That makes sense to me. If I have only 15 minutes to make my point I am going to really think about what is important and focus on that. Gary seems to be using Parkinson’s law (See blog post ‘Do your tasks take too long?) specifically to focus others so they are productive with his time. Could you apply that method to the meetings people request with you? You could take that one step further and apply it to the meetings you request to have with someone else. I bet that would create a lasting impression!

Productivity is a measure of how much – work, time, effort, money, or energy – you have to put into something to get the desired outcome. For more tips and tools on how to get more productive please visit Blue Collar Consulting Inc. at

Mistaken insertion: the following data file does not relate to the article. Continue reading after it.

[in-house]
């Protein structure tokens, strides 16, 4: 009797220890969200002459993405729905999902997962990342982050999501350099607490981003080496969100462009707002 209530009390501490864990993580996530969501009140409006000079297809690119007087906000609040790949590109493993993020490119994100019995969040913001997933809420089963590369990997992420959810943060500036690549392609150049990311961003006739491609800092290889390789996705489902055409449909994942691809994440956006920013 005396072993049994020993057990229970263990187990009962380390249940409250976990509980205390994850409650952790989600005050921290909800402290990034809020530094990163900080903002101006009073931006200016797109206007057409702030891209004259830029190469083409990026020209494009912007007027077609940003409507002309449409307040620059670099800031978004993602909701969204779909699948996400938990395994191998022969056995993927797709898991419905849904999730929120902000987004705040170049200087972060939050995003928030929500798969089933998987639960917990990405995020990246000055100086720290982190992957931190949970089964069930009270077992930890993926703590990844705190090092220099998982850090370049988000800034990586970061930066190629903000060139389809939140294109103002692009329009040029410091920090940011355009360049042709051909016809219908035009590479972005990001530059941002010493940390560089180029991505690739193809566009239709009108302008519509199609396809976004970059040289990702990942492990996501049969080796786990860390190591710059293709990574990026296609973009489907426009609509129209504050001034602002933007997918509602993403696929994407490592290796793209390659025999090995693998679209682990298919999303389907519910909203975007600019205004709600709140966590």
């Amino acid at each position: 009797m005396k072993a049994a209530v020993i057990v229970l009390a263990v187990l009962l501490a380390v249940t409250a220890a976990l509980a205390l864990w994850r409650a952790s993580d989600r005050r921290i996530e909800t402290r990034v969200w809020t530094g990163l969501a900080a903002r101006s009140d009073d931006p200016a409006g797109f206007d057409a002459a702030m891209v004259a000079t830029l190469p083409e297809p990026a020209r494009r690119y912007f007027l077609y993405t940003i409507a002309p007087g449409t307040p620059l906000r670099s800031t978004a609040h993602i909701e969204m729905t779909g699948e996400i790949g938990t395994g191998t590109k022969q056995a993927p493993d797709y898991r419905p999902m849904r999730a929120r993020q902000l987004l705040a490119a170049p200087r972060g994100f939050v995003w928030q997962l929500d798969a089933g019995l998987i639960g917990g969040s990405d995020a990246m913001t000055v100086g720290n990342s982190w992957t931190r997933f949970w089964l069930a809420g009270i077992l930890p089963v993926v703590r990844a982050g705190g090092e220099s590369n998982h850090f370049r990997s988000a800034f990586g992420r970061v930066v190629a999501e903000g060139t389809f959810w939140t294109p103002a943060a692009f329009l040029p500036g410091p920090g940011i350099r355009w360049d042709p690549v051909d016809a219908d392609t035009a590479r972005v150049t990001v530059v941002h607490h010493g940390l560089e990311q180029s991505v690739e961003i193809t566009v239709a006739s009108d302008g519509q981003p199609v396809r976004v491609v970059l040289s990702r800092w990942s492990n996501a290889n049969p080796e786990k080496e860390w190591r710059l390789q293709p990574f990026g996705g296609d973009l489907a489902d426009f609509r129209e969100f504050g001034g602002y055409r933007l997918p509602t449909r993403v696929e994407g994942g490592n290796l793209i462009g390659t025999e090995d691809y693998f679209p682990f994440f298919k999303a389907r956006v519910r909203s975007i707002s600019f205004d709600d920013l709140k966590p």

32% More Employee Productivity with Plants?

I recently came across an article on New Zealand Business news called Growing Productivity with Office Plants. According to the article the trend over the last few years to a ‘lean, clean office’ really impacts employee productivity in a very negative way. But wait – before we throw lean out the window we need to look a little deeper. The problem is not the lean clean, but in fact the lack of employee involvement. According to British researcher Dr. Craig Knight businesses can improve staff well-being by up to 40% and employee productivity by up to 32% by first “enriching the space” then allowing staff to stamp their own identities on how it looks. If management can see their way to letting go a bit and allowing staff into the decision-making around their own environment the result is the optimum solution for productivity – no matter what the work space ends up looking like.